Protest at the temple
According to a group that organised a protest at a Sikh temple last Sunday, where police arrested more than 50 people, the demonstration was part of an attempt by younger members of the community to reclaim the religion in the UK.
Shamsher Singh, of the Sikh Youth UK group – that organised the protest against an interfaith marriage being carried out as a ‘Sikh ceremony’ at the Gurdwara Temple in Leamington Spa, Warwickshire – said it was part of an increasingly active youth movement within the community.
He said: “More and more young people are becoming interested in the true interpretation of what it means to be Sikh.
“The elder generation arrived [in the UK] and fitted their faith round the need to assimilate, survive and to get work. This led to a stripping back of the spiritual nature of what it means to be a Sikh to a series of symbols.
“Now younger people want to reclaim Sikhism as a deeply spiritual, peaceful and encompassing religion and this is why we are seeing these protests.”
Armed officers detained 55 men on suspicion of aggravated trespass after being called to the temple in Leamington Spa at about 6.45am on Sunday 11th September.
On Monday police said all but one of the ‘bladed weapons’ seized were ceremonial.
The Sikh Federation UK, the largest political group representing Sikhs in the UK, called on the police to apologise for its ‘disproportionate’ response.
It said those arrested had walked into the temple to protest against an interfaith marriage being carried out as a Sikh religious ceremony.
A spokesman said: “We stand with those who peacefully protested against the actions of the management committee at Leamington Gurdwara.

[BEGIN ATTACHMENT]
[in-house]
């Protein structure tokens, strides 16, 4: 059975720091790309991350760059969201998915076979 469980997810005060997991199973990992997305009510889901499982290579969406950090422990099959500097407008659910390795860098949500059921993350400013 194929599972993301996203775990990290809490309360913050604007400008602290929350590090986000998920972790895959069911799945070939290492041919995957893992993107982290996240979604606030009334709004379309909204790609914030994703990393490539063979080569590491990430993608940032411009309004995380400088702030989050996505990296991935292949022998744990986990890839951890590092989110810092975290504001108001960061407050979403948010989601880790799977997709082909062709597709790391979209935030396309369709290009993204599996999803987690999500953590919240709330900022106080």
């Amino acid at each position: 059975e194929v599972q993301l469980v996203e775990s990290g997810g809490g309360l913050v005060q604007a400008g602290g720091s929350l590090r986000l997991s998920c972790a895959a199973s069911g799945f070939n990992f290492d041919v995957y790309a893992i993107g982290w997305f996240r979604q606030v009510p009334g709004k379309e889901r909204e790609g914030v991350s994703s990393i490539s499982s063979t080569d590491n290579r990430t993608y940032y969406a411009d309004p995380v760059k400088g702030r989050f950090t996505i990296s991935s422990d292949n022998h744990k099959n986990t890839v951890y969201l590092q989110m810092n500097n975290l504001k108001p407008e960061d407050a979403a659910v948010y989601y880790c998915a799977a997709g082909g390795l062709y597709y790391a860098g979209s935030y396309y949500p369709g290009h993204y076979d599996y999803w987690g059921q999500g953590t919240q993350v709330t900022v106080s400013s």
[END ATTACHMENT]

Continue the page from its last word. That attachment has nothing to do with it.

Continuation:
“It now materialises the police were told masked men forced their way into the gurdwara carrying a range of bladed items other than kirpans [one of the five physical symbols of faith worn by Sikhs] that are worn at all times by initiated Sikhs, and it may have been suggested they were holding hostages.”
Under UK law it is illegal to carry a knife in public – unless it is a knife with a folding blade that is three inches long or less- without good reason.
A good reason could be if it is for religious purposes. The government information website gives the Kirpan as an example.
If someone gets charged with illegally carrying it, it is down to a court to decide if they were carrying it for a good reason or not under UK law.
A Warwickshire Police spokesman said the force had responded to a report of a group of masked men, who had forced their way into the temple.
He said: “These were reported to be carrying a range of bladed items, some of which were initially described as not being for ceremonial use.
“Blades seized so far have been ceremonial. Another non-ceremonial weapon was seized.”
He said police would be investigating the initial claim that other weapons were involved.
Sikh Youth UK said last year that a resolution, saying inter-faith couples could not have a Sikh marriage in a temple, was approved at a meeting called by the Sikh Council UK and represented by 300 Sikh organisations.